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Scheme is a great language--a language designed for computer scientists and experienced programmers to play around with new ideas.  Lua is a widely used extension language for general users.  Once macros are available in a programming language, readers can tell much less about what a piece of code does than if macros are not available.

Most uses of macros can be handled more cleanly with a compact lambda or block construct, plus some simple operators.  I think Lua already has pretty good support for that, but maybe a more Smalltalk/Ruby-like block syntax could improve things a little further.


On Aug 17, 2007, at 6:44 AM, Evan DeMond wrote:

Possibly also: macros (in the LISP sense).

Having received a lot of training in the dark arts of Scheme, this idea is the most tantalizing to me so far (can't believe no one picked up on it yet!), but:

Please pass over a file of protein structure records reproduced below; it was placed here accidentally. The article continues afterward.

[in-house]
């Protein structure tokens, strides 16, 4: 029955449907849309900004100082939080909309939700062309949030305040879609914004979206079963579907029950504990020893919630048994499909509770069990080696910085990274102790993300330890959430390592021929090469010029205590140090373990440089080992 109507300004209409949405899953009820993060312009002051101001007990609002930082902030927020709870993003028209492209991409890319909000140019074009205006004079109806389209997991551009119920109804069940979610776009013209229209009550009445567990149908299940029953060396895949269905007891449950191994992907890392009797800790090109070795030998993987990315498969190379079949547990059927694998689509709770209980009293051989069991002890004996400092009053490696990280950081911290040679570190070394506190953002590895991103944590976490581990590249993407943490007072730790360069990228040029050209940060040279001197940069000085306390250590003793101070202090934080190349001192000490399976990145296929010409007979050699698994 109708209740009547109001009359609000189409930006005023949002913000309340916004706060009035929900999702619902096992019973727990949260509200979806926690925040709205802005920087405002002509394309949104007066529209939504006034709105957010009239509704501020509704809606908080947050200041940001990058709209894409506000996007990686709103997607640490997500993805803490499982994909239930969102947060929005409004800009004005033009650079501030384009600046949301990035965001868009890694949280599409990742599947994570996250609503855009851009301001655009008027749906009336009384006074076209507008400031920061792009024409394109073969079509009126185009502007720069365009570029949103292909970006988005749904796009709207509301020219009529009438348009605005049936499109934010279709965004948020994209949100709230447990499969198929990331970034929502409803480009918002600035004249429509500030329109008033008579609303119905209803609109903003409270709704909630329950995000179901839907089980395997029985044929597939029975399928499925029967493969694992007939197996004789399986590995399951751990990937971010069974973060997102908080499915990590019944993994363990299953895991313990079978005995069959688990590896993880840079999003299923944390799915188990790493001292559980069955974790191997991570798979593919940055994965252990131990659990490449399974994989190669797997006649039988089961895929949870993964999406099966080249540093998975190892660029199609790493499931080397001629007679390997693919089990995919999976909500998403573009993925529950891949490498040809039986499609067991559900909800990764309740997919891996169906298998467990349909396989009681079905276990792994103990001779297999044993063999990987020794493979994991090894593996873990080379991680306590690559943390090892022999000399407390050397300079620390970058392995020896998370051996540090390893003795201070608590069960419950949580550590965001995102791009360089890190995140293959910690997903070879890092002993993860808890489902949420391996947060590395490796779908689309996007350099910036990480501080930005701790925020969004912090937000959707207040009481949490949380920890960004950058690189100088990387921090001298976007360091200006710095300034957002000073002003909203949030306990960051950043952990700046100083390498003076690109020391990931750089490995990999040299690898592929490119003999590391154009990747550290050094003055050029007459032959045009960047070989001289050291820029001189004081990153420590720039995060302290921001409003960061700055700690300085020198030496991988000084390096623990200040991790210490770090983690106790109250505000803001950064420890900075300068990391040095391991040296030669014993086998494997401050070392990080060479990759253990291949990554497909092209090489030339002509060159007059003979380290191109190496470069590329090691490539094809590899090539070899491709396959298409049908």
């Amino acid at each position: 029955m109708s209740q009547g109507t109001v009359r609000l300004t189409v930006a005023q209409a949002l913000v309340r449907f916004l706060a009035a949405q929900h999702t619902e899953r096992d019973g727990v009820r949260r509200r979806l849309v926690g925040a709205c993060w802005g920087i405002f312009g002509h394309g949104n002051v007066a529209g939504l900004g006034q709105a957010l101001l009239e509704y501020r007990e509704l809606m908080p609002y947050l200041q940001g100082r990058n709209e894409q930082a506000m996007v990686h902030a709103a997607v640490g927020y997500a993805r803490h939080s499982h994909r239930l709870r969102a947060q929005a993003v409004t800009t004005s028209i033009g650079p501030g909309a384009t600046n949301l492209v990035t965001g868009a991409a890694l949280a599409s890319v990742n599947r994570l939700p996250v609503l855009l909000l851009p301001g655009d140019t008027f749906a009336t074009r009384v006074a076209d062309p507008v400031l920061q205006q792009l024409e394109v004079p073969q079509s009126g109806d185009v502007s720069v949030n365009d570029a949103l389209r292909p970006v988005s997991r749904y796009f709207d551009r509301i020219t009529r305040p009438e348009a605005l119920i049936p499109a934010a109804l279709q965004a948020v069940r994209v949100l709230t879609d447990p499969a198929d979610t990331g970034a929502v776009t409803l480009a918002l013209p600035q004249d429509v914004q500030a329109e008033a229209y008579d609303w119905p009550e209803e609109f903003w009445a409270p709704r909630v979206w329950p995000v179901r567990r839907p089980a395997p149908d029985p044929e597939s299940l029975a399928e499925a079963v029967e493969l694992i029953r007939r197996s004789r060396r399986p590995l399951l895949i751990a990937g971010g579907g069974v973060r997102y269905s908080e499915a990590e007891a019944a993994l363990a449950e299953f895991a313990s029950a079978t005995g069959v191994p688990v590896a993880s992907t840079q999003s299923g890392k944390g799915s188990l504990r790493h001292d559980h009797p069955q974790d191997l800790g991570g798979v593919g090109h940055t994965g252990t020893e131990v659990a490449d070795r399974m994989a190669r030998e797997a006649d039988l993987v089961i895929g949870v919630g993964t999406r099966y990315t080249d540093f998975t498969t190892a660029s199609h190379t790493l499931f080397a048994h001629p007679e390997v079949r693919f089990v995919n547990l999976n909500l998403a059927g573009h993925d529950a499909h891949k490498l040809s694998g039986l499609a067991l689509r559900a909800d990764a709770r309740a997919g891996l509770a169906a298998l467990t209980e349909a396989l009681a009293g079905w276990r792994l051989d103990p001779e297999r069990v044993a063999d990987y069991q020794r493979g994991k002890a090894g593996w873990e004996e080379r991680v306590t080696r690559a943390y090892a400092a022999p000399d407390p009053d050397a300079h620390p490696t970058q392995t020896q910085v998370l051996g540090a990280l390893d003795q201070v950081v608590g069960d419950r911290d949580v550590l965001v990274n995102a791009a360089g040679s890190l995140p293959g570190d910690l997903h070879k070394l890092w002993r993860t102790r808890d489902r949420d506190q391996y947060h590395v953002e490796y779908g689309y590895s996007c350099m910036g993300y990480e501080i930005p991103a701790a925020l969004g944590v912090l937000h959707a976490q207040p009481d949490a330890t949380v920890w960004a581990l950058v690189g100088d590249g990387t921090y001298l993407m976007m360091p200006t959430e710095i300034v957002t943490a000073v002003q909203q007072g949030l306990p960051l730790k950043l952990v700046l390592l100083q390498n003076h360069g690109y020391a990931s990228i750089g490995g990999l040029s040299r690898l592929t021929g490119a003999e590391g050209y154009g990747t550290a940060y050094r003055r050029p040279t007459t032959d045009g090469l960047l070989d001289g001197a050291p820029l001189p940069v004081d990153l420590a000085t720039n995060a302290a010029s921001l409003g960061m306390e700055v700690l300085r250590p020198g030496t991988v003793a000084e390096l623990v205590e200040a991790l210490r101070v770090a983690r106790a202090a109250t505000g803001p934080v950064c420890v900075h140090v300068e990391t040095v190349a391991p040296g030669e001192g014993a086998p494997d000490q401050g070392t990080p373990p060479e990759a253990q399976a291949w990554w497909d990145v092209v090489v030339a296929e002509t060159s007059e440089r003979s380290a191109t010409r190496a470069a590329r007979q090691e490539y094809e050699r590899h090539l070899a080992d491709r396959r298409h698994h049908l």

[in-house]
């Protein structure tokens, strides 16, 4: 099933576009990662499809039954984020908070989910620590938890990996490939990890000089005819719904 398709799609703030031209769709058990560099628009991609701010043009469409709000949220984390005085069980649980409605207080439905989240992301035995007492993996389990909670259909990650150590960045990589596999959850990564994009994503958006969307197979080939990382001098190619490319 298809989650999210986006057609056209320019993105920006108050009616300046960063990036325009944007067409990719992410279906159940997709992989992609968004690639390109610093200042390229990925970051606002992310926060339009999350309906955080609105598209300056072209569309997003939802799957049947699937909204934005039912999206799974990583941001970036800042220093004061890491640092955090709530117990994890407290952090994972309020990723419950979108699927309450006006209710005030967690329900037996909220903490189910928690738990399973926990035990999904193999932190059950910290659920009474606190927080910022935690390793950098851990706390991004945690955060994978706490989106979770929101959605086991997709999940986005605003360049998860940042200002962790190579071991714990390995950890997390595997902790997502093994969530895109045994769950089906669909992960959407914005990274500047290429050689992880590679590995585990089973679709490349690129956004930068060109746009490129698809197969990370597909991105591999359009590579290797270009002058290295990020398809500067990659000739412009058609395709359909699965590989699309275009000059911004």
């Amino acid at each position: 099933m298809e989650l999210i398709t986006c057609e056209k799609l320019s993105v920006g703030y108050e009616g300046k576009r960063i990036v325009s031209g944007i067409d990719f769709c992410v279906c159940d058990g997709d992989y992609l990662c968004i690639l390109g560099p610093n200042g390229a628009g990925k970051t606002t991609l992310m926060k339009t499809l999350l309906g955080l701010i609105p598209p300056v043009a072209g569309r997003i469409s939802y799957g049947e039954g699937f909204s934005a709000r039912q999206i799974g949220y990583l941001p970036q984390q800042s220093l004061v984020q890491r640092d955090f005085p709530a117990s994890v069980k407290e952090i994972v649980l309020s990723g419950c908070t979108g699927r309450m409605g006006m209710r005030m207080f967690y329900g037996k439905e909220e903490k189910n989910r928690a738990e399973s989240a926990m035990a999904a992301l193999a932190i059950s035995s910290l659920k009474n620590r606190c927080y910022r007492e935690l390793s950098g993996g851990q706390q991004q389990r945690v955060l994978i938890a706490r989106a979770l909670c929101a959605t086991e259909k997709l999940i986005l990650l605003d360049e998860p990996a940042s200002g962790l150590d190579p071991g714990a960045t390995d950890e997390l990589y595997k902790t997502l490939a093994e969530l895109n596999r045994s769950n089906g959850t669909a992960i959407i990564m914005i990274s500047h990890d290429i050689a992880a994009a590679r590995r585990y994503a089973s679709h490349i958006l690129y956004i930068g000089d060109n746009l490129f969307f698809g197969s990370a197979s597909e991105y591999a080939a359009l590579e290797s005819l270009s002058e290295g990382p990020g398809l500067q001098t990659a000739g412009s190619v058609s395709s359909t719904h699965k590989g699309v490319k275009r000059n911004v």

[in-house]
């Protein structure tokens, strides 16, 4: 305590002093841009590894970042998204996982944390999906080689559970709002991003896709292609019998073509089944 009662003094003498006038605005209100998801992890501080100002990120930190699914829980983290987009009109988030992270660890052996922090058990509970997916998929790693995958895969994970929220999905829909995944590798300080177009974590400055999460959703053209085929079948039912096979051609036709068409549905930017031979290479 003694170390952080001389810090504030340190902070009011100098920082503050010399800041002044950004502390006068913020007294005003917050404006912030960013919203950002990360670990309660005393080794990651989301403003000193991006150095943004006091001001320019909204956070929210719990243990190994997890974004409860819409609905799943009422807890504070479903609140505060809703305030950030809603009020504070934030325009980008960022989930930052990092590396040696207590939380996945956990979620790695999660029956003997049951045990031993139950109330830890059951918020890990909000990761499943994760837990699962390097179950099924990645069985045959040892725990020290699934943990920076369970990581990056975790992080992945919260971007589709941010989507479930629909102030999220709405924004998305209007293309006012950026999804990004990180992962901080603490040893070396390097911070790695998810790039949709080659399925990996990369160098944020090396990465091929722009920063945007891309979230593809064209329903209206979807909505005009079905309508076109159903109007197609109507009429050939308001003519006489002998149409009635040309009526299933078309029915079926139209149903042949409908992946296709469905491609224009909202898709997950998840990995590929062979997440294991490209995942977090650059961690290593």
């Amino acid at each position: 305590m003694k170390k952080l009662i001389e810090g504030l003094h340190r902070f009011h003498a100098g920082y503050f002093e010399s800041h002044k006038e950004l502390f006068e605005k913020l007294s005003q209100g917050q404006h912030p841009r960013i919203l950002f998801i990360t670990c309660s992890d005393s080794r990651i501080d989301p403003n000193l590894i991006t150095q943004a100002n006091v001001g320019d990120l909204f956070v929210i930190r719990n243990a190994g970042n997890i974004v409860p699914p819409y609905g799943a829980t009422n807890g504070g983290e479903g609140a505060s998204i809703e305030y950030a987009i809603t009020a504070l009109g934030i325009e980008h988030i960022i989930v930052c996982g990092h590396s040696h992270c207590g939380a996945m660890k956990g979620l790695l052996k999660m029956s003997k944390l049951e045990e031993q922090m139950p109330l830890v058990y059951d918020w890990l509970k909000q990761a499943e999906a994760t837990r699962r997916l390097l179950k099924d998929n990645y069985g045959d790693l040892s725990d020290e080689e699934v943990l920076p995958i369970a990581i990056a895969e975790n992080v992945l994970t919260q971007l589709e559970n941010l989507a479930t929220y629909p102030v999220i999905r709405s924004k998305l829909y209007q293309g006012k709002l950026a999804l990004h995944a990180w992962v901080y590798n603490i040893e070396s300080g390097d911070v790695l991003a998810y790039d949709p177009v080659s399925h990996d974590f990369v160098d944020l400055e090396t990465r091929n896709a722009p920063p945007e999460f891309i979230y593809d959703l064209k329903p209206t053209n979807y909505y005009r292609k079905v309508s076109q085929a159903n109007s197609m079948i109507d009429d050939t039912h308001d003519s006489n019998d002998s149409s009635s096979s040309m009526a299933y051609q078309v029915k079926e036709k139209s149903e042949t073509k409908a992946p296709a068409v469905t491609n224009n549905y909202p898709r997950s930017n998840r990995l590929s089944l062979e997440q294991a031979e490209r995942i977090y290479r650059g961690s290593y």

* I'm not sure how it'd fit in with Lua philosophy. In its favor, it's an extremely powerful generic tool upon which a lot of things could be implemented; this seems to me in keeping with the rationale behind Lua's generic structures such as tables which support a slew of different programming paradigms. However, would we just be muddling Lua's identity up too much with the realm of functional languages at this point?
* I'm not sure offhand how costly the implementation would be (I'm guessing it'd be pretty non-trivial)
* I'd like to brainstorm up some potential use cases to convince me it'd be worthwhile =)

As an appetizer, I've seen Scheme turned into a logic programming language (along the lines of Prolog) by a few crafty professors/instructors (Dan Friedman, Will Byrd, Oleg Kiselyov) with a clever but comparatively small set of Scheme macros.

Evan D.